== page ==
Last week we began a conversation about how long it will take to get a divorce in Boulder County (read Part I of the series HERE).
From the day you file to the day your divorce is finalized, you’re attempting to reach an agreement. If you reach an agreement after 91 days from filing, the case can be finalized. If your case goes to trial, whatever you haven’t agreed to will be decided on by your judge.
Trials in Boulder County
When filing in Boulder County, you’ll get what is referred to as a Trailing Docket. People have different opinions about the trailing docket. Some people like that fact that there are fewer continuances; however, other people think it delays settings and makes it harder to arrange witnesses.
The trailing docket means you won’t get a specific trial day but you will get a trial week. At the end of the week directly preceding your trial week, a scheduling judge will call you up and let you know the exact date of your trial.
In other counties, judges handle their own cases all the way through. One judge might schedule five trials for one day, anticipating that four of them will go away. Since a judge can’t do more than one trial in a day, if all five of those cases go to trial, then that judge will have to continue four of the trials.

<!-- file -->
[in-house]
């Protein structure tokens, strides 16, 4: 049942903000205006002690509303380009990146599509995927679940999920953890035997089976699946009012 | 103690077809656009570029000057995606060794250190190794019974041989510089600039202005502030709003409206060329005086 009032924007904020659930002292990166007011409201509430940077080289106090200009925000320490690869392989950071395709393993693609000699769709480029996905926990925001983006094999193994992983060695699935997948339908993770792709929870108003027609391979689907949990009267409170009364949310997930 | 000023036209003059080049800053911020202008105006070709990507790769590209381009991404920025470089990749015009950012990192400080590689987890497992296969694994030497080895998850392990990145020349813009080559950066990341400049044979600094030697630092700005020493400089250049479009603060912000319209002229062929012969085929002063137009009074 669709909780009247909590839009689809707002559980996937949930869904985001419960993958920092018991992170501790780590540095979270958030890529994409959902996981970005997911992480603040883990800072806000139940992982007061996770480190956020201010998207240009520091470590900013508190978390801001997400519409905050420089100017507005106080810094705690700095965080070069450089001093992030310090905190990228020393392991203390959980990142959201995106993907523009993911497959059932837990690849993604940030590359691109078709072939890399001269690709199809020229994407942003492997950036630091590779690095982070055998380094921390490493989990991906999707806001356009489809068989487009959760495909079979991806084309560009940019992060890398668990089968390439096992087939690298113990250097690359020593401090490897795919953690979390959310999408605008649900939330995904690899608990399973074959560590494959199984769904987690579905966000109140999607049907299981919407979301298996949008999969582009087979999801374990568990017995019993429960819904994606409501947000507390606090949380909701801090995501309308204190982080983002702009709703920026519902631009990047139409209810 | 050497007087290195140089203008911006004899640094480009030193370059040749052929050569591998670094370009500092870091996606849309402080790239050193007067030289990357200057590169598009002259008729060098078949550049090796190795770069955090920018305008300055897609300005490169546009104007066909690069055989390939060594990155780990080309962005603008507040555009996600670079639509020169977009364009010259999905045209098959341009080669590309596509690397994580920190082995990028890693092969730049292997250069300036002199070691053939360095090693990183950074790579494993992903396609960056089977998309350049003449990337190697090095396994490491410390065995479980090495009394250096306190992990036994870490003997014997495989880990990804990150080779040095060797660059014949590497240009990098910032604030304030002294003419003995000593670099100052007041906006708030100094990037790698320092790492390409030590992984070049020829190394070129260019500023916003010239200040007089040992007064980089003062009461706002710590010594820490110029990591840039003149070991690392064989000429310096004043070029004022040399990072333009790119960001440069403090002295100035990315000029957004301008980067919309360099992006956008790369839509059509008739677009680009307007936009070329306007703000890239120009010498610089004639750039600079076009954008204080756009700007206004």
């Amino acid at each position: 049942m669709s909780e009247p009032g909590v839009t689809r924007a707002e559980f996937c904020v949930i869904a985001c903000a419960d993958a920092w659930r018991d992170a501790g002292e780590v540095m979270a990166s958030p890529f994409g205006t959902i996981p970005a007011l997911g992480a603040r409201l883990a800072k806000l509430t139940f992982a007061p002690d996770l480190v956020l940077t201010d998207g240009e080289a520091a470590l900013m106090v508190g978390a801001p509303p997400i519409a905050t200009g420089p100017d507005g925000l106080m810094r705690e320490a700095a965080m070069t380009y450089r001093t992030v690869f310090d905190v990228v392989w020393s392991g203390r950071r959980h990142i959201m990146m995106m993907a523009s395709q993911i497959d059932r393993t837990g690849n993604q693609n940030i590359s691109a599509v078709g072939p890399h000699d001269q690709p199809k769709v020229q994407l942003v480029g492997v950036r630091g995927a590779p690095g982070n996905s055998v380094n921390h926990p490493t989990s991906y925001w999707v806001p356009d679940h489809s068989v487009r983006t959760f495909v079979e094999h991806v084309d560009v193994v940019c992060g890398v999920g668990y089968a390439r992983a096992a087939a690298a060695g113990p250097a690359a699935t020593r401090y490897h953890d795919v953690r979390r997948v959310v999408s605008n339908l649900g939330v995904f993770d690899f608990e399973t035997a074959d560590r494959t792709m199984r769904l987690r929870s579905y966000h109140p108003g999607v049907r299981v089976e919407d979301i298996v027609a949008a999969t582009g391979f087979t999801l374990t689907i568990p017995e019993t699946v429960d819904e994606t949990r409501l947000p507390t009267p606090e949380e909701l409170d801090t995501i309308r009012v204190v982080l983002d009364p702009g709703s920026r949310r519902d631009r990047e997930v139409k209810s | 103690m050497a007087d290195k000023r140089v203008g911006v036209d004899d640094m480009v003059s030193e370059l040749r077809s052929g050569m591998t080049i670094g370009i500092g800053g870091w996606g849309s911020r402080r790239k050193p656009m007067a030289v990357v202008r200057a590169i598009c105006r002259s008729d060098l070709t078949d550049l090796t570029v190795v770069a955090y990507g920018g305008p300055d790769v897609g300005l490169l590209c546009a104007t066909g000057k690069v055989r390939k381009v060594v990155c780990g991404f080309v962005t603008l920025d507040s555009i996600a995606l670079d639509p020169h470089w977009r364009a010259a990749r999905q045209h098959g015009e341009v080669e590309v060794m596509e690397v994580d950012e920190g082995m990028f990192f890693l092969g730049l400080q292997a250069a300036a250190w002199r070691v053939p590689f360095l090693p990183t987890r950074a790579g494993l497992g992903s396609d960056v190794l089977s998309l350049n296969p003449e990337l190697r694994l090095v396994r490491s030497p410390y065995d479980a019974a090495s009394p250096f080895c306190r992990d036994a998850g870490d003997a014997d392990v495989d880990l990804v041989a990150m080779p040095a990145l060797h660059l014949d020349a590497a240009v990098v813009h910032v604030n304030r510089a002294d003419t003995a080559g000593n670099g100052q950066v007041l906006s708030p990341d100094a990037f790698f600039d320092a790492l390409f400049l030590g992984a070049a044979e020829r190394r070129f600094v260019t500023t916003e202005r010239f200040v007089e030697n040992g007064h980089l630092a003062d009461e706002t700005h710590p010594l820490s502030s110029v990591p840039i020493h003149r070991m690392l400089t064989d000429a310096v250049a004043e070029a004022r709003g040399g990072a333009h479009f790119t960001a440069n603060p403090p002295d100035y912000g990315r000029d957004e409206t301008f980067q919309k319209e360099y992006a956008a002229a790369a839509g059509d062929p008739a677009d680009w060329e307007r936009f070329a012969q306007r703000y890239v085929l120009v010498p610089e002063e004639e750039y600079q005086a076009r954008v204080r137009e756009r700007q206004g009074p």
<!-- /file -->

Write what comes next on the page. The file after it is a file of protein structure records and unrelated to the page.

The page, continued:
It’s Not a Perfect System
While the courts attempt to schedule your trial with the judge who has been working on it the entire time, that doesn’t always happen with the trailing docket. I worked a case that had gone through three lengthy hearings before going to trial. When the trial date came, we were given a judge that had no previous contact with the case.
Of course, the judge had read the file, but it wasn’t the same as having a judge who’d been actively involved the entire time. Judges have different tendencies and the last minute change in judges can really impact trial strategy.
Reviewing the Timeline
The first thing you do when starting divorce proceedings is file your case. It is very useful to establish a timeline with all the deadlines, so you don’t miss any.
Next, at the ISC, the judge will start to establish deadlines to try and get the case ready for trial as early as possible.
By way of example, if the status quo is not working, the court will schedule temporary orders. These are orders that remain in effect during the pendency of the case. The process is to keep the parties working towards a settlement, and, only if that is unsuccessful, will the case proceed to trial.
If you are considering a divorce and would like help understanding the process, call our office today at (720) 999-9506 to set up a free consultation.